Question: How all standards are addressed?
“Our classes tend to cross many curriculum areas, but the key focus depends on the class. In most cases we are covering appropriate Science, Technology and Engineering standards. This is done through a series of project based, or challenge based assignments. We do not rely on lecture alone, if at all. Instead, we expect students to experience the content. Based on “Activities before Content, Concept before Vocab”. Following up key lessons by discussing and highlighting what students just experienced and learned, they will then better grasp the concepts we are trying to drive home from the standards. We also cover the newly for Digital Literacy and Computer Science standards in the appropriate courses. These new standards lay a strong foundation for all students to walk out of high school with a basic experience and framework for technology use and computer science.”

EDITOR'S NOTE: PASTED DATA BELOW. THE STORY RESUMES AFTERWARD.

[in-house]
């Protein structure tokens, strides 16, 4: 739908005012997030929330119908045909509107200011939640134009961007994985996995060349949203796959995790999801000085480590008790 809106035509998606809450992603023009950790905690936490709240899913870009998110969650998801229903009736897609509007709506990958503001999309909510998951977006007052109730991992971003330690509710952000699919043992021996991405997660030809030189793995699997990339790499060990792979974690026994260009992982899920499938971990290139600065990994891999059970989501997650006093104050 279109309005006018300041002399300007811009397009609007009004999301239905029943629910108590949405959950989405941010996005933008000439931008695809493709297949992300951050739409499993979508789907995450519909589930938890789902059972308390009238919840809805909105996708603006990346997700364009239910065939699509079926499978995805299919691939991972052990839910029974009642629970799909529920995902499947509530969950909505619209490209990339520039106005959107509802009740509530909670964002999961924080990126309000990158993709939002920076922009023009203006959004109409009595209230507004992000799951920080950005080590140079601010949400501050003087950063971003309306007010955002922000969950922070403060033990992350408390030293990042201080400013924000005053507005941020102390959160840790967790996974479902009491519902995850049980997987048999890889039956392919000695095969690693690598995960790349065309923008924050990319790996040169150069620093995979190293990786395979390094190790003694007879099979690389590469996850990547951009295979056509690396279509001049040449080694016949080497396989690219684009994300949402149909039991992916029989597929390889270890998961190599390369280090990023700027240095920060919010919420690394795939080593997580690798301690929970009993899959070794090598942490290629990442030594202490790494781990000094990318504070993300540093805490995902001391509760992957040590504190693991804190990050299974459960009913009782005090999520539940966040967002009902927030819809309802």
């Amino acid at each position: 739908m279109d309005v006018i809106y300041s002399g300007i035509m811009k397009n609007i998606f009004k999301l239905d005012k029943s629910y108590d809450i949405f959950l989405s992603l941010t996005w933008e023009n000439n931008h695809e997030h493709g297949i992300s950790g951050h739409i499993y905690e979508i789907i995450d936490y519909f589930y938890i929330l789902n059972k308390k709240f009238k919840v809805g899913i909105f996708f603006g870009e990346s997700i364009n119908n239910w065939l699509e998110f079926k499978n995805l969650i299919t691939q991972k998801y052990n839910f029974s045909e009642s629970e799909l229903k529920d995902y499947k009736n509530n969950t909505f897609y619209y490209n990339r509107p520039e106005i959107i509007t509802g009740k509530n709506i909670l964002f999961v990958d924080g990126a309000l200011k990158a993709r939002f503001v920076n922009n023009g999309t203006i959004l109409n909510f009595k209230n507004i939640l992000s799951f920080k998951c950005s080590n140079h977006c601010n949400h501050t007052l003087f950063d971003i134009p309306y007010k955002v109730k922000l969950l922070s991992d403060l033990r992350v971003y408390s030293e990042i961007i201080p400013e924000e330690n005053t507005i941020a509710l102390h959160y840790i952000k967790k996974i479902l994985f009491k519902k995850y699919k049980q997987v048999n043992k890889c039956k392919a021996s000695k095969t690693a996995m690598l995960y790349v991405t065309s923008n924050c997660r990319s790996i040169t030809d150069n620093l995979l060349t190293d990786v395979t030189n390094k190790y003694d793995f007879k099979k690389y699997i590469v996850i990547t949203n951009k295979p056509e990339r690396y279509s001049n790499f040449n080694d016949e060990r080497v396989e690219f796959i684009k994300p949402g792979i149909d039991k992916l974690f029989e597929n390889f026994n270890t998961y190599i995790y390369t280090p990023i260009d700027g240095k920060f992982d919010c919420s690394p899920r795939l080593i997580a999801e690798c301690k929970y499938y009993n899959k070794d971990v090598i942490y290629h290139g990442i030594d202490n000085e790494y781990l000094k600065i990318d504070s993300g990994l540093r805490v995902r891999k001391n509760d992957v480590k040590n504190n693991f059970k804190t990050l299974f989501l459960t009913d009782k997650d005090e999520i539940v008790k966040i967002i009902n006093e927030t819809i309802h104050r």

Question: How does student voice increase engagement and achievement?
“Students are the centerpiece of these courses. They are often the ones asking questions, designing experiments and pushing into new knowledge. Not every course in the space is the same though, and each course brings a different challenge for teachers and students. Therefore, it is critical that the teachers take the enthusiasm and voice of the student and help shape their questions and insights towards the goals of each course. STAT and our future course MAKE are examples of courses where student voice is not only important, it is vital to the design of the course and experience for the students. In this model, students determine their own trajectory, and find their learning takes shape organically. From each prior day experience, students shape new experiences that may or may not match their classmates. They learn by asking new questions each day. The teacher helps shape their learning by asking key questions along the way, and helping the students develop honing skills as they focus in on one task at a time toward building the bigger picture.”